I don’t agree with breed bans/laws. I do agree that it is mostly the owner’s actions and training of any dog that helps form the dog’s demeanor. That said, I think if a Chihuahua was biting my child, I would be able to get it off my son, but if Jasper were to ever clamp down, it would be more difficult, if possible, to get him to let go.

  6. The absolute best, most trustworthy, most loving and intelligent dog I ever had was a pit bull. I swear that dog would have willingly died for me.

  7. Kmum, please, too, don’t feel bad about being cautious. I’ve had Mrs. Wigglebottom now for seven years and, though she loves children, I would never leave a child unsupervised around her. For one, she has no sense of her own size or strength and I’ve been bruised from her climbing up on me like she’s a lap dog and it’d be very easy for her to hurt a small child without meaning to. Second, she doesn’t have thumbs, so when she plays, she plays with her mouth and it’d be very easy for a little person to get nicked by a tooth, again, not on purpose, but just because they got to playing tug and the dog went to get a better grasp on what she was tugging on.

    I would not be afraid of Jasper because he’s a pit mix, if I were you. But I’d be very cautious around him because he’s a big dog. Especially if he’s protective of your nephew, he could misinterpret your kid’s actions as a threat.

    You see what I’m saying? You shouldn’t be afraid (I know, easier said than done) but you should be cautious. That’s a big dog full of energy and, if like mine, not aware of his own size.

  8. and, though she loves children, I would never leave a child unsupervised around her.

    See, these are words of wisdom for ANY breed. And as always, it boils down to the dog’s owner(s). Love, train and maintain that pup, and it will not have nor take an opportunity to do serious wrong.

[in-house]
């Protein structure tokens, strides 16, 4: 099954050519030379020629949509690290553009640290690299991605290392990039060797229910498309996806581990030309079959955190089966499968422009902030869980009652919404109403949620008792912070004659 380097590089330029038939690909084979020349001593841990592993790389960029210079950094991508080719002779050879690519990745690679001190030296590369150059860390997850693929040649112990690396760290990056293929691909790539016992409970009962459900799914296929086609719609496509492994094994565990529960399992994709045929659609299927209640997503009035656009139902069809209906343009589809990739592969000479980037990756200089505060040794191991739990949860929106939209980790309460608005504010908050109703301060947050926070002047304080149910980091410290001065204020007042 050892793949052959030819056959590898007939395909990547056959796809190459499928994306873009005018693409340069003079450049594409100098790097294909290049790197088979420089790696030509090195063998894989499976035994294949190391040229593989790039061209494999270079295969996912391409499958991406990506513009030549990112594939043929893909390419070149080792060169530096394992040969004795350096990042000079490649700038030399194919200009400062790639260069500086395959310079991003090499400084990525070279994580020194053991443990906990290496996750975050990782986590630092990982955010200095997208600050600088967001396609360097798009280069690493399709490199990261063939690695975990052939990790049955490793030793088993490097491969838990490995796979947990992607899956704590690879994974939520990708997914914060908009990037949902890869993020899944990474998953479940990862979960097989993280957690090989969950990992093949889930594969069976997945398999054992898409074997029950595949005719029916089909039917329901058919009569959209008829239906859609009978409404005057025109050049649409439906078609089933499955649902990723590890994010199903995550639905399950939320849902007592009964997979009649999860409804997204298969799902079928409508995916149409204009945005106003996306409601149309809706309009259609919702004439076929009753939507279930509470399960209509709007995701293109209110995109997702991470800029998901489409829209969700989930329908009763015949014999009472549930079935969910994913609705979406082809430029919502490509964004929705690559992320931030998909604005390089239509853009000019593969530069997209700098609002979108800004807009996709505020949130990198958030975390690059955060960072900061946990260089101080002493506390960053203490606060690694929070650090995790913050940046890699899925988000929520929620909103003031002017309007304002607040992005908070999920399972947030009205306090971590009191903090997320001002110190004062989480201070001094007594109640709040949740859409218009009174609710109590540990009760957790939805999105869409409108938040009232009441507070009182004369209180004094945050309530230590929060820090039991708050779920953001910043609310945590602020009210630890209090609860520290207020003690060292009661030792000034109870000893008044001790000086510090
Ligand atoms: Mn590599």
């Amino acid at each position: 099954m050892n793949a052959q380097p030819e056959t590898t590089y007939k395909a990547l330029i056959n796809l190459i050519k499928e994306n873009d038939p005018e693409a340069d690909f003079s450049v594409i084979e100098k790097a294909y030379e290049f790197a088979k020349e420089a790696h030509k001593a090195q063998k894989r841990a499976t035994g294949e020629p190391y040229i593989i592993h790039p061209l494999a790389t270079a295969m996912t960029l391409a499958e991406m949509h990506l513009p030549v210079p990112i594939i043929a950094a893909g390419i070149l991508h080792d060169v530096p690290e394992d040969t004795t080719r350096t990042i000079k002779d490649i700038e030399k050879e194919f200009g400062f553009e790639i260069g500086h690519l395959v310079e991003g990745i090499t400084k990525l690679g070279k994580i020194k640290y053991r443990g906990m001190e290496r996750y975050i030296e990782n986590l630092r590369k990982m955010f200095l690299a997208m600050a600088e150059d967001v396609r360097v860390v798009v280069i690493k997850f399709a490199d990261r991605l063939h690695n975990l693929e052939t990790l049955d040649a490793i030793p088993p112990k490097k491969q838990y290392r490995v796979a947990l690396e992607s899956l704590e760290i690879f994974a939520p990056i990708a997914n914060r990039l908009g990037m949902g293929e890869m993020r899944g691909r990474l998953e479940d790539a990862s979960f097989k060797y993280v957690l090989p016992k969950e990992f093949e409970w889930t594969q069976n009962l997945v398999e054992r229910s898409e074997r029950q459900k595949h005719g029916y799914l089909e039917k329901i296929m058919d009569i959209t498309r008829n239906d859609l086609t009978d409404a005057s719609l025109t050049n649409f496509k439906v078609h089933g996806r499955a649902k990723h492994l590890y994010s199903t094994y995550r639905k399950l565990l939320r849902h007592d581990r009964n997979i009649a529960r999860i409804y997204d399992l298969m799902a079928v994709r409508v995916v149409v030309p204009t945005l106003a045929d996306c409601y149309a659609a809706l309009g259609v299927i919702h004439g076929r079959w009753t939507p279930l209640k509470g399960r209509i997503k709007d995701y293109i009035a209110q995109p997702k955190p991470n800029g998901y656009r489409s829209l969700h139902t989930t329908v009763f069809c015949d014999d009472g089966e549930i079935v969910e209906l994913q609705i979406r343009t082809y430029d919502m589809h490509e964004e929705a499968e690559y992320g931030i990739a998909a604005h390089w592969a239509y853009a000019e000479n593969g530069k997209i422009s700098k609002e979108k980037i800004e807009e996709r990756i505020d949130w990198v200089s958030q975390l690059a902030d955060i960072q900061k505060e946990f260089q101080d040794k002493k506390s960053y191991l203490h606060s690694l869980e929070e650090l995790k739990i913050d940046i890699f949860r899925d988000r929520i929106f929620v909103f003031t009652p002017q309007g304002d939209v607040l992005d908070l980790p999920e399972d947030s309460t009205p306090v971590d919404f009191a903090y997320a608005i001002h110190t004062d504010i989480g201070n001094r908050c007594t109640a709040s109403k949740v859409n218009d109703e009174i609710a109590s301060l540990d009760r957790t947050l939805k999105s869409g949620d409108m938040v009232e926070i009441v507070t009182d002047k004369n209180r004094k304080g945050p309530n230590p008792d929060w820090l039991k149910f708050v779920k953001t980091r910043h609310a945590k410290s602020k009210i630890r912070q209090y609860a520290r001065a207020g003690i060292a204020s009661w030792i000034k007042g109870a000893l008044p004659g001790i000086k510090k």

BTW, I have laughed at “A Pup Quiz” until my eyes watered. B, you rule.

    (P.S. — I saw a bumper sticker at work yesterday that is just lovely. Know what it said? “Wag more. Bark less.” That right there will help me be the person my dog thinks I am.)

  9. Puppies! Sooo cute. *coos*

    I totally agree with you on the framing of caution, Aunt B. Any animal can be dangerous if approached wrong, and kids (particularly rambunctious little’uns) are masters of doing just the thing that will set them off. Pulling the cat’s tail, anyone? Picking up the snake while it’s curled peacefully under it’s rock digesting? Seeing if the rat’s tail tasted like spaghetti?*

    And bigger animals (or animals with more dangerous defense mechanisms) have the potential to be more dangerous when provoked. So it’s always good to be on your guard, supervise your children, and make sure to control the situations, no matter how well behaved any of the parties might be otherwise.

    * Note, I’ve never done any of these things, and I don’t really know anyone who’s managed that last one, but I can totally see a mouthy two year old trying to taste it to see what it was.